Guide

Part 1: How to select the right air source heat pump and why?

To many, heat pump selection is both an art and a science. Science in that we are dealing with data, and art in that in a lot of cases there is no one size fits all approach, and so much of the time, selection will come down to personal preference. To help you help your customers find the right solution for them, Chris Higgs, managing director of Freedom Heat Pumps tells us how to select the right air source heat pump, and why.

When selecting a heat pump, there are approximately 9 factors which we believe makes up a well justified, and as far as there ever can be, correct, selection. In the first part of this six-part series, we take a closer look at the aesthetics and noise levels of ASHP.  

Looks

Air source heat pumps come in a variety of shapes and sizes, and as they need to be installed outside (there are exceptions to this rule, but we’ll stick to the most common units in the UK for this article) the aesthetics of the equipment can be important. The two main variables when comparing the looks of heat pumps are the shape, the size and the colour.

Typically, a heat pump will be coloured a shade of white, ranging from ivory to pure white, but there are exceptions to this. It’s worth noting that there are companies out there who will provide a heat pump colour change service, whether that’s through the application of vinyl or paint. Personally, I would urge caution against changing the colour of the heat pump to “blend it in” to the wall. A red brick wall looks very different to a vinyl wrapped or painted metal heat pump. Different materials painted the same colour will look different against one another, hence why paint companies will always advise that the colour on their booklet will look different when painted on the wall. It’s two different materials, but the same colour. So, what colour should you go for? I for one have always found real success with tying the heat pump colour into doors or window frames. If you take a red brick property with anthracite window frames and door, a heat pump painted the same colour, from a short distance, will just look like another door / window. Colour is personal preference, and your customer may decide on pink or purple for their heat pump, more power to them in that case.

In the UK now, heat pumps are similar sizes. To comply with permitted development rights, they must be below 0.6m³ in volume, so they are, albeit that volume may be shared out in different dimensions. Currently, there are two main trains of thought when it comes to size and shape: low and wide, or tall and slim. I go into the difference between compact and “true” monobloc heat pumps in another part, but classically, the low and wide heat pumps are your “true” monobloc where they contain primary circulation pump and expansion vessel at the minimum, whereas the tall and slim heat pumps are the compact type of heat pump, with less equipment built in the outdoor unit. The idea here is that many “true” monobloc heat pumps are split type outdoor units with a hydronic module bolted on the side hence the low and wide construction makes the most sense. A good example of a low and wide monobloc air source heat pump would be the Midea MHC range or the LG Therma V monobloc, whereas an example of a tall and slim heat pump would those from Samsung EHS or the Mitsubishi Ecodan.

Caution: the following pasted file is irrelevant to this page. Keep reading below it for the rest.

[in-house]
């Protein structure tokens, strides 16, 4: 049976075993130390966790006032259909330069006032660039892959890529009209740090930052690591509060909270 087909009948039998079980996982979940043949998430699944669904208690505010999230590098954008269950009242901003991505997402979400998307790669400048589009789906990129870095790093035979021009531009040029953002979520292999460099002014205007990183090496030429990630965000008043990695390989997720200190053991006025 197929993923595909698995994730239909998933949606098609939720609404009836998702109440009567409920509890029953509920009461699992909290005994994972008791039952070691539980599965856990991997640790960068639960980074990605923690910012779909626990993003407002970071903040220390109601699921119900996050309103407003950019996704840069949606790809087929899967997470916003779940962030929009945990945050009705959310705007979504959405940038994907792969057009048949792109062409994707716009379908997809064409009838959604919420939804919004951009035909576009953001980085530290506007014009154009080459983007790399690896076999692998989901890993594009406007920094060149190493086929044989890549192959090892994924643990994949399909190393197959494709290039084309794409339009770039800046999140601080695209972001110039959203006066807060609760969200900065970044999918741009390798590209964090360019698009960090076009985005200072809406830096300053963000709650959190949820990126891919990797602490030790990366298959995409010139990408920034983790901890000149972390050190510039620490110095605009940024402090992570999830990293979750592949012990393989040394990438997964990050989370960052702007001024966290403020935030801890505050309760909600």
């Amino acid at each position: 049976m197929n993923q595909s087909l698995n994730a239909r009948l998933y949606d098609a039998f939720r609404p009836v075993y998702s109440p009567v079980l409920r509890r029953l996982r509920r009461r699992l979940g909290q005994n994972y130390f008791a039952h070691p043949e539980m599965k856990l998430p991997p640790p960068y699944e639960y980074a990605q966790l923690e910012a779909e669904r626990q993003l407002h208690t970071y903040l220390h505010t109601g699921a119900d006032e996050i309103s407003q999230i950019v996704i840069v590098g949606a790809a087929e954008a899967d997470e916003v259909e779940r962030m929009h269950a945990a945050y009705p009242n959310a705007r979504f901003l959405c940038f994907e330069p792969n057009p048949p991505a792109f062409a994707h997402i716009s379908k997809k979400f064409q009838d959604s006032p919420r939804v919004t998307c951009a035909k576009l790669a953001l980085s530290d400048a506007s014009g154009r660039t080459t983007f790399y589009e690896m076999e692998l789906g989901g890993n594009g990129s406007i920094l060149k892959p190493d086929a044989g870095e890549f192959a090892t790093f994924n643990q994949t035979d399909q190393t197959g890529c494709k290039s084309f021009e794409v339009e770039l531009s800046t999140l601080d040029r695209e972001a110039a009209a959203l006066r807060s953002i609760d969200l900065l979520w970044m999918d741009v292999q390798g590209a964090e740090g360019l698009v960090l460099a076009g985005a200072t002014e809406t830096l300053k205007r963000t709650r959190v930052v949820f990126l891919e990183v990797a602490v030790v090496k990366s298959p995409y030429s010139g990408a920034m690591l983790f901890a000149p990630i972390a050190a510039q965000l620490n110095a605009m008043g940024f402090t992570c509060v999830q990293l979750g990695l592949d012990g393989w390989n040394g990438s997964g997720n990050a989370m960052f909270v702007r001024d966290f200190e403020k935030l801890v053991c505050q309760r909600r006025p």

Noise

Noise level, in this context, is sound pressure level i.e., the pressure disturbance that is felt by our ears. This is based on sound power, but with variables taken in to

account such as number of acoustically reflective surfaces surrounding the equipment and the distance from the measurement point. Now we know what noise, at least in this context, is, let’s just outline a couple of reference points, so we have something to compare against.

140dBA = Threshold of Pain
130dBA = Jet Taking Off (200ft. Away)
90dBA = Boiler Room
40dBA = Soft Whisper
20dBA = Silent Study room
Courtesy OSHA (US)

So, now we have some reference points, how do air source heat pumps stack up? I’ve tried to select heat pumps below with similar kW output to give a good comparison. As you can appreciate, in most cases, the larger the heat pump output, the higher the noise level.

Mitsubishi 8.5kW Ultra Quiet Ecodan = 45dB(A) at 1m

Samsung AE080 = 48db(A) at 1m

Midea MHC-V8 = 48.5dB(A) at 1m

Hitachi RASM3 = 50dB(A) at 1m

As above, there is quite a range over a relatively small selection of heat pump units. It’s worth noting that reductions in sound level, especially when looking at the heat pumps listed above, tend to correlate with size of equipment. The larger the heat pump, the lower the noise level. Take the Mitsubishi 8.5kW Ecodan and the Samsung AE080 as good examples. Similar in terms of internal construction and output, but the Samsung is approx. 0.31m³ in volume whereas the Mitsubishi is 0.51m³. The larger cabinet for the Mitsubishi obviously helps reduce the sound pressure level somewhat. Again, also worth noting is that both the Hitachi and the Midea have circulation pumps built into their outdoor units, which will add to the noise level of each of the units.

In short, whilst sound pressure or noise levels can be used to great effect to compare different heat pumps against one another, the search for the quietest possible heat pump may yield tradeoffs, such as a larger outdoor unit, or having to have the circulation pump inside the property.

Join Chris for part 2, where he talks about arguably the most important factor in selecting an air source heat pump – kW output.